And then after a heavy lunch, we would head back to the shop at around four in the afternoon, still a little sleepy-eyed after a hot siesta. We would clamber into the car with tendrils of hair stuck to our sweaty necks and foreheads, and arrive at the shop in anticipation of leaving it again. And the slow stroll around the neighbouring shops that would follow where Baba would buy cookies covered with a dollop of colourful icing that we would first lick off the biscuit, and then quietly suffer through the actual biscuit before being allowed to take the icing off another. Hard crunchy icing in pink, green and yellow colours but all with the same flavour, which if you were lucky and you pried very gently came off the biscuit intact, so you could slowly nibble away without the fear that the biscuit would crumble in your sweaty palms.

And then with our fingers and mouths sticky with colourful icing paste, we would stop at the fruit market and drink a freshly cut madaf (green coconut) from a mkokoteni (hand cart), scooping out the rambe rambe from the inside with a spoon fashioned from the husk of the coconut. We would lean as far forward as possible without toppling over, holding the coconut far from our cotton dresses so that none of the liquid would stain our clothes. Slippery silver slivers of rambe rambe would drip down our chins adding to the gooey mess of icing, and small brown shavings from the madaf would cling to our soft cheeks.

And Baba would hold our sticky little hands in his large ones as we walked back to the car. One on each side. H*******’s two daughters.

Baba was a big man. He was 5ft 10 inches tall and broad shouldered, and often wore a light brown or cream coloured Kaunda suit with large checks and faint lines, which made him look even more formidable. He had strongly etched features with a flaring nose, deep black eyes as shiny as obsidian, and a broad lipped mouth. But for all his size and presence, he was a quiet man who spoke fathoms without saying a word. Everything in his home ran according to his dictate without a raised word from him. And he loved his grandchildren. And because my sister and I were the two who lived in Mombasa, we were privileged in being able to spend more time with him. My sister and I would spend hours sitting on his lap as he sat in his favourite chair in Tudor, curled with our head on his shoulder, our feet dangling at the side of his waist, falling asleep and waking up hours later to find him as still as before, looking down at our sleeping figures.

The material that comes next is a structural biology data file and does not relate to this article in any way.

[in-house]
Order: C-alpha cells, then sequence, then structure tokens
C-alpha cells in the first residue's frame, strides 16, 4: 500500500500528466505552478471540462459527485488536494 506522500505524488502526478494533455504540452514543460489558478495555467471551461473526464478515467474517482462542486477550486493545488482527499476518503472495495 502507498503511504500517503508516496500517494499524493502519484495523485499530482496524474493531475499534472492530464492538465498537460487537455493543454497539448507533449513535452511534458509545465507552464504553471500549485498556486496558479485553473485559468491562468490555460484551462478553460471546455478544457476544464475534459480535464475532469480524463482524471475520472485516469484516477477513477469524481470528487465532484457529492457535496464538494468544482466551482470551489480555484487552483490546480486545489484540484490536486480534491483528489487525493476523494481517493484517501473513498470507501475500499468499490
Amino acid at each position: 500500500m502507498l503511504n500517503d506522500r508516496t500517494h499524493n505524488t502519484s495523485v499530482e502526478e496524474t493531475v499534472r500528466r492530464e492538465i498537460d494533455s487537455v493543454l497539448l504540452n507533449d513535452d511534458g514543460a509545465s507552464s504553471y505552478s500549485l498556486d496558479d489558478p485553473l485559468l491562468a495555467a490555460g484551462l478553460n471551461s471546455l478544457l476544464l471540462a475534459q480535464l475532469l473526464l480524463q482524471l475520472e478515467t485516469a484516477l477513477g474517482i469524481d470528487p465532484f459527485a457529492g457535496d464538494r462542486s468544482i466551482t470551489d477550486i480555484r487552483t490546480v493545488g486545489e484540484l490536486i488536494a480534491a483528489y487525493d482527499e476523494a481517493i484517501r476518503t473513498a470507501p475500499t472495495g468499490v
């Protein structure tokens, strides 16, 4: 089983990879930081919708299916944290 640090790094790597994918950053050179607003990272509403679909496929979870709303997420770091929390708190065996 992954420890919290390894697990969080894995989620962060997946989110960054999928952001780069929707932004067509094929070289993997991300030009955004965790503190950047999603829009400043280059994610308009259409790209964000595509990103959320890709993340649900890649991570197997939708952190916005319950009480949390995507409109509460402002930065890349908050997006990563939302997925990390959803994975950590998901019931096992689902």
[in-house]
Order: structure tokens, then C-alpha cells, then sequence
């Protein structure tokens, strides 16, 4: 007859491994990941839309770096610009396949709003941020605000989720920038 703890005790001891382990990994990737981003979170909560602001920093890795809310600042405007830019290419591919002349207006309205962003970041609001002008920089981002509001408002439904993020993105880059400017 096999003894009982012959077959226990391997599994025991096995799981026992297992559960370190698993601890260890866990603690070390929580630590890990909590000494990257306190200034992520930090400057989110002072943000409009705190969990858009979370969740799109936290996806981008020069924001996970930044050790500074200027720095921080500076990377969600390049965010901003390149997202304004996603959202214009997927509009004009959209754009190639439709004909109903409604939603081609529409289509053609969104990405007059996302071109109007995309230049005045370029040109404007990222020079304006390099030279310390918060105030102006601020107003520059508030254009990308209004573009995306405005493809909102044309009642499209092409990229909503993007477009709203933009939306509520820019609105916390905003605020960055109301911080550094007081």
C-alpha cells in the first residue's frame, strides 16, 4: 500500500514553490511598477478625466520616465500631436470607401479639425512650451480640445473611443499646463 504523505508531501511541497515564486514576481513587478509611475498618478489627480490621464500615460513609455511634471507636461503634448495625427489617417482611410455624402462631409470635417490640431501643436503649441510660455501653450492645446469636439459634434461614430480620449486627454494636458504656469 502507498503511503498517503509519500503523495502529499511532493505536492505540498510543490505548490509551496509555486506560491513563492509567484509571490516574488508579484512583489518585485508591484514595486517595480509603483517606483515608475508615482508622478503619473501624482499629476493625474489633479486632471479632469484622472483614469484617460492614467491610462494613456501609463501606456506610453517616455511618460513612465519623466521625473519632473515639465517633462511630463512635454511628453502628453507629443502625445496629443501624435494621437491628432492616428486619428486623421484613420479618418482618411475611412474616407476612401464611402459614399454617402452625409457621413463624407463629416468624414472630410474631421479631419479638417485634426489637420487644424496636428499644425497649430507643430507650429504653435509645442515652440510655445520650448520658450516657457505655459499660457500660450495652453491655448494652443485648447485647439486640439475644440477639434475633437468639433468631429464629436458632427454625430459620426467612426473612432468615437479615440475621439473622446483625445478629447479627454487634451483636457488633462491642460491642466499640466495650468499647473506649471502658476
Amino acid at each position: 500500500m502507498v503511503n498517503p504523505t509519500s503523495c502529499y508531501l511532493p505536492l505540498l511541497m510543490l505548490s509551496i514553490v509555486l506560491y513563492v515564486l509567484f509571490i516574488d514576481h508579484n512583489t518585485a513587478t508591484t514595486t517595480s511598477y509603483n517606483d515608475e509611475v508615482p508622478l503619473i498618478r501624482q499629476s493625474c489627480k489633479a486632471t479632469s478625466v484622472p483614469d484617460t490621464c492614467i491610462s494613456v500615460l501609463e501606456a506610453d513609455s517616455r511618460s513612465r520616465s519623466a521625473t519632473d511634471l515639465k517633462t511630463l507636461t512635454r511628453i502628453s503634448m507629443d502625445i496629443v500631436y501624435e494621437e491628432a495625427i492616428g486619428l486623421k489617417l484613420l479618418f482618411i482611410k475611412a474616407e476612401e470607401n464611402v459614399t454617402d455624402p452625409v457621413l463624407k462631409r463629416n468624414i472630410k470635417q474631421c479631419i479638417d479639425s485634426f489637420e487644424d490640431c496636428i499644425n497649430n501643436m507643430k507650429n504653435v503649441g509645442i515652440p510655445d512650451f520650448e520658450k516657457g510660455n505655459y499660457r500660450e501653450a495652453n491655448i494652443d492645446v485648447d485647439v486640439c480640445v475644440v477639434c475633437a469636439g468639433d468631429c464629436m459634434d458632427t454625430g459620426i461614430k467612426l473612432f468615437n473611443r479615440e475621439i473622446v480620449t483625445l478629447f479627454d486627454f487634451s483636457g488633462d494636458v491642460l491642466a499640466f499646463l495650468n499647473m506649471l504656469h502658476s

My parents have so many stories about him. My mother’s are about how his patriarchal role in the family kept everyone in line and even kept her difficult marriage going; about his silent strength as he sat in his chair near the dining table; about the meal time routines that Maa (my grandmother) would religiously follow every day, how she put in extra care when preparing his favourite dish, chicken akhni (a chicken rice dish) with khurdi (a milk based lamp chop soup), and always saved the best part of the meal for him: the largest slice of the omelette, an extra glass of juice, the biggest helping of dessert.

My father’s are about his childhood: the mischievous parakrams (antics) that he and his younger brother M****** would get up to and how Baba would be either indulgent or strict as the two wreaked havoc in their Z***** building home.